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Ethn Dis. 2012 Summer;22(3):288-94.

Black Medicaid beneficiaries experience breast cancer treatment delays more frequently than whites.

Author information

1
Division of Epidemiology, Human Genetics, and Environmental Sciences, University of Texas School of Public Health, Dallas, TX 75390-9128, USA. a.balasubramanian@uth.tmc.edu

Abstract

OBJECTIVE:

Delays in treatment initiation may contribute to the poorer breast cancer survival among Black women compared with Whites. Lower socioeconomic status and lack of access to care are other reasons for the observed disparities. We, therefore, examined racial differences in treatment delays for early breast cancer in a similarly insured population of Medicaid beneficiaries.

DESIGN AND SETTING:

A retrospective cohort study using linked New Jersey Cancer Registry and Medicaid Research files using logistic regression models.

PATIENTS:

237 Black and 485 White women aged 20-64 years diagnosed with early breast cancer between 1997 and 2001.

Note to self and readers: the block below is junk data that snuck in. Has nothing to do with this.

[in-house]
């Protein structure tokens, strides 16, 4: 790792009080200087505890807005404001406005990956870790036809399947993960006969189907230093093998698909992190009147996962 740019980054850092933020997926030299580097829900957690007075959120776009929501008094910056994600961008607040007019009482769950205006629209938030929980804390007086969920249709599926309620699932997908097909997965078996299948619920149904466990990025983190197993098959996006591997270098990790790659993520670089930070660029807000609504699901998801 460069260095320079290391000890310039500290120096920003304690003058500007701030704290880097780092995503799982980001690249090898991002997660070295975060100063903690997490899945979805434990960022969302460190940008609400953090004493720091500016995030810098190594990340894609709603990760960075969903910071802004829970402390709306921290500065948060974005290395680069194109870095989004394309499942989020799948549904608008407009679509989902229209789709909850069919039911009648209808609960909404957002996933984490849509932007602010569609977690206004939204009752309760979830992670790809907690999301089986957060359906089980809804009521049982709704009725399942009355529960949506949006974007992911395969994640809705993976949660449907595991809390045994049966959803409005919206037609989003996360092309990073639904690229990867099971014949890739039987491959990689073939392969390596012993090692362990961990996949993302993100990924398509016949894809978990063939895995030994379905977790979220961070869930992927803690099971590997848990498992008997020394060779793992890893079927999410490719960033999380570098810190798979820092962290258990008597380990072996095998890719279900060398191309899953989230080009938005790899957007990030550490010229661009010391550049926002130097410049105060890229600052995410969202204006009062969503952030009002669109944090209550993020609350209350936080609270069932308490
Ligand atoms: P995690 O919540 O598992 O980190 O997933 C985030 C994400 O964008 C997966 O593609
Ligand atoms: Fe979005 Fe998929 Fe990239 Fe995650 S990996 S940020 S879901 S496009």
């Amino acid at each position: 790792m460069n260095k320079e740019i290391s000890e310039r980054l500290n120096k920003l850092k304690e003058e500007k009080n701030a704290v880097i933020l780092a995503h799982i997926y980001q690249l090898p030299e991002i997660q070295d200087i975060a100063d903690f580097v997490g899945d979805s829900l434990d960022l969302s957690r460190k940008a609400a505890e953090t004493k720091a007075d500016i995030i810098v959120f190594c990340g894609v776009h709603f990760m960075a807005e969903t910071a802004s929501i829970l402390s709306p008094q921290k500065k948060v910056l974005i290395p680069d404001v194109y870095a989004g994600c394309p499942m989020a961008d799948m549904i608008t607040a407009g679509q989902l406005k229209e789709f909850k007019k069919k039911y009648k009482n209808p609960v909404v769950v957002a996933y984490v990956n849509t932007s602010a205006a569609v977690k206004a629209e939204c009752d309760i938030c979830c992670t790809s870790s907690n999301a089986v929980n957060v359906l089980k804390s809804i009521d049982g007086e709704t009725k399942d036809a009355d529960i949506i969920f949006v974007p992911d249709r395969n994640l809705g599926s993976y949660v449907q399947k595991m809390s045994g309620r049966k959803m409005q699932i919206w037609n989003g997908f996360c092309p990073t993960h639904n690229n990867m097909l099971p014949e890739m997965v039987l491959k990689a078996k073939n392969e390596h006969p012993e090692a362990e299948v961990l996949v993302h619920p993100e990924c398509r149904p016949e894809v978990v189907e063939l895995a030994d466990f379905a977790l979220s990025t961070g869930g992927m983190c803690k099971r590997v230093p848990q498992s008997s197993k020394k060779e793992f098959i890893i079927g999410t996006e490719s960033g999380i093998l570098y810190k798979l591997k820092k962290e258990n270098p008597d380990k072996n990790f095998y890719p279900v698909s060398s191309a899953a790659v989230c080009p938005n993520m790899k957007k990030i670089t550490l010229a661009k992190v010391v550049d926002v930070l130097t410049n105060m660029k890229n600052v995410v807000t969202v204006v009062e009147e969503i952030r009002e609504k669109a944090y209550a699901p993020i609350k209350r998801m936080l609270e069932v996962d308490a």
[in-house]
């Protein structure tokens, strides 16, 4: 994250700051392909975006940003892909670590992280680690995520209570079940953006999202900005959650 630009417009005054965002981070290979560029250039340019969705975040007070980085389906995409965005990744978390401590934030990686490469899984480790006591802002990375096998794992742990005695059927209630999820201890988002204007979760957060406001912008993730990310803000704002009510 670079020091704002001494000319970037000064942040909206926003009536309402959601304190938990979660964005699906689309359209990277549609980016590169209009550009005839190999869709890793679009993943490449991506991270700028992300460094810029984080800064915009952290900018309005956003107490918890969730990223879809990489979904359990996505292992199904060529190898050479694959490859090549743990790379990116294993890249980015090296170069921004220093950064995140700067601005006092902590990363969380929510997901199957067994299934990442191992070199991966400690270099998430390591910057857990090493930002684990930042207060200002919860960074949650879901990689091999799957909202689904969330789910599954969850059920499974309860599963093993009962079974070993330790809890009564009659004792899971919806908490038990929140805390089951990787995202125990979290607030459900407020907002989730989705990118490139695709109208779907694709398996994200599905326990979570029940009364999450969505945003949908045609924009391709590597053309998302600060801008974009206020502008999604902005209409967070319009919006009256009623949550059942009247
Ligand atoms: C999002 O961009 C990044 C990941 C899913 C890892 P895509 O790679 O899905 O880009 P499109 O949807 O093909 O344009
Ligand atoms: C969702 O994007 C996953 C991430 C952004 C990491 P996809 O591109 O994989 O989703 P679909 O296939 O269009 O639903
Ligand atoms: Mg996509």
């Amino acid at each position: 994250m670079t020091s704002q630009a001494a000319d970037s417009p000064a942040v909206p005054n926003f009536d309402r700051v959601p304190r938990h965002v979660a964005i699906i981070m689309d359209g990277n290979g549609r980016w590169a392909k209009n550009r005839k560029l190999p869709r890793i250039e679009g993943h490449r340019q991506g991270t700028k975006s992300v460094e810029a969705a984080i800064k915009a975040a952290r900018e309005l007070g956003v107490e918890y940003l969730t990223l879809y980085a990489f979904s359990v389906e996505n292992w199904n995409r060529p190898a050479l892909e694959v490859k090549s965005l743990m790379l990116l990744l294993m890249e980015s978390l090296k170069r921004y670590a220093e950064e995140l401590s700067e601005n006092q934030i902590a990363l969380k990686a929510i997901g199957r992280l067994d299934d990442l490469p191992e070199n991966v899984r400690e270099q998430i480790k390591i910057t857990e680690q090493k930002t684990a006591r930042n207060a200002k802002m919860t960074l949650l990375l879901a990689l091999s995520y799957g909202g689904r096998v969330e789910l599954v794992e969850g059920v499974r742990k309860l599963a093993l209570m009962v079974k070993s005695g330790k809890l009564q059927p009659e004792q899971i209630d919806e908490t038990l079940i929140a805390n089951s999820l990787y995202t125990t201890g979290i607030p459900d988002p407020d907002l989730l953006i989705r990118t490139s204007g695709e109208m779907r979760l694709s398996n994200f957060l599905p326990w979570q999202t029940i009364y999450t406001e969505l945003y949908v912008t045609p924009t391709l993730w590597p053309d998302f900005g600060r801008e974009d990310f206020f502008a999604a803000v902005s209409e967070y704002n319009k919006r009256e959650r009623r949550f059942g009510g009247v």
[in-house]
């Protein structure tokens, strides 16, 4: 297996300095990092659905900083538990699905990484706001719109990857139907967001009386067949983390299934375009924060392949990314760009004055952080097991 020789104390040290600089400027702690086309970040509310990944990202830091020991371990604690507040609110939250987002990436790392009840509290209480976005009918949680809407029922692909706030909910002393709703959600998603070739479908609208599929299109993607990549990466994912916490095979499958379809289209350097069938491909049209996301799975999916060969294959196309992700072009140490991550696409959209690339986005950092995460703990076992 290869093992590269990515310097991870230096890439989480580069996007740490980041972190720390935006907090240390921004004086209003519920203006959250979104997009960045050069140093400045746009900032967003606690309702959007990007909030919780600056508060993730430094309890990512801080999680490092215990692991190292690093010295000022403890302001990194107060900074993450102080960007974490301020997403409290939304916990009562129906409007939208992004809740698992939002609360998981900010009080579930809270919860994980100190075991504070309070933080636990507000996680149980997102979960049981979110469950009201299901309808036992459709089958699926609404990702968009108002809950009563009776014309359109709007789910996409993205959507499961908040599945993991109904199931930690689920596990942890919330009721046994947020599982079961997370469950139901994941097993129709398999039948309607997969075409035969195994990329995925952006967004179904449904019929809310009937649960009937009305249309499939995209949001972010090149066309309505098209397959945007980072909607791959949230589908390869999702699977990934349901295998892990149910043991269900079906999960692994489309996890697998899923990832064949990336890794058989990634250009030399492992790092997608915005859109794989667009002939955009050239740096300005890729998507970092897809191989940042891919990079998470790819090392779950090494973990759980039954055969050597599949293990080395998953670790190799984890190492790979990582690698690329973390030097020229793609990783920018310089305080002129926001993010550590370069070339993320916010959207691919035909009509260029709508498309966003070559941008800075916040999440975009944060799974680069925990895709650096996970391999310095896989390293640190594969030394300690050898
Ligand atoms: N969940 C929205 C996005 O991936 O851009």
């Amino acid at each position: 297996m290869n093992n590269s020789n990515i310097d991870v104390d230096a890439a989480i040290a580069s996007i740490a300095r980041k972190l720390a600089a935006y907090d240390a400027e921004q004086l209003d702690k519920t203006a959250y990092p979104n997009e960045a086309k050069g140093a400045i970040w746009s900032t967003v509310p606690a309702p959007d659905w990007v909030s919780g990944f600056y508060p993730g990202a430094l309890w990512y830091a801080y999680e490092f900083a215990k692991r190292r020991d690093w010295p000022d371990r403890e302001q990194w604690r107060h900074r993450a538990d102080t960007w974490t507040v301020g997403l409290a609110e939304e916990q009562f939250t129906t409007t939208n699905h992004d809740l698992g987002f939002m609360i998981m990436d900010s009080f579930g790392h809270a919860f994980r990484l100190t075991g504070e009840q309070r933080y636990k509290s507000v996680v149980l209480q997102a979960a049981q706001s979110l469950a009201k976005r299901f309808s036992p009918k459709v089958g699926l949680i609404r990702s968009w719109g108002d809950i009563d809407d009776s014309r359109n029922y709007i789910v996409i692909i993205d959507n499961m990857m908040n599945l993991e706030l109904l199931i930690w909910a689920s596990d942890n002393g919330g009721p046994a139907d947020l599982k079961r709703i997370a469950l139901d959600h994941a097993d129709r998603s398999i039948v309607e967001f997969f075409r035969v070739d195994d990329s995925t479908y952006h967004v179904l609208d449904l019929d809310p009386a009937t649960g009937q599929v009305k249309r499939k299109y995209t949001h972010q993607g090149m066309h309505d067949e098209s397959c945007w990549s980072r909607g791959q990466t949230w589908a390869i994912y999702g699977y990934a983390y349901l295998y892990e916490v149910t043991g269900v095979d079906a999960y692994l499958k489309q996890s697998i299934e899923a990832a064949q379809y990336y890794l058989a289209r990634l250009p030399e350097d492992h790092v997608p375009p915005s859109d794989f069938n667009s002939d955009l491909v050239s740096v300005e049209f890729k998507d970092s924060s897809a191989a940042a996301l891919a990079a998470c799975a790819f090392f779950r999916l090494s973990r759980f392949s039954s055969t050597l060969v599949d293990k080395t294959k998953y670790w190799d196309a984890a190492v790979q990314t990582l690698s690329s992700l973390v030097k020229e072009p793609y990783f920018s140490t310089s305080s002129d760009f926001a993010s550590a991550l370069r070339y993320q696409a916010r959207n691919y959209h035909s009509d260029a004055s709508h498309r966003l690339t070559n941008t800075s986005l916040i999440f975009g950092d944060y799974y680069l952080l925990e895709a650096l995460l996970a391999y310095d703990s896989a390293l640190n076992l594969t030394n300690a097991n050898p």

MAIN OUTCOME MEASURE:

Delays in treatment initiation.

RESULTS:

Blacks experience adjuvant chemotherapy delays more often than Whites. Black women had two-fold odds (95% confidence interval, 1.04, 4.38) of > or = 3 months delay in adjuvant chemotherapy than Whites. Blacks were also more likely to experience radiation treatment delays but this finding was not statistically significant (odds ratio 1.72, 95% CI .79, 3.77). No racial differences were observed for surgical and hormonal treatment delays.

CONCLUSION:

Blacks experienced delays in initiating adjuvant chemotherapy more frequently than Whites. These differences were observed even in a population with similar socioeconomic status and insurance access, suggesting that cultural and psychosocial factors may contribute to the observed differences.

PMID:
22870571
[Indexed for MEDLINE]

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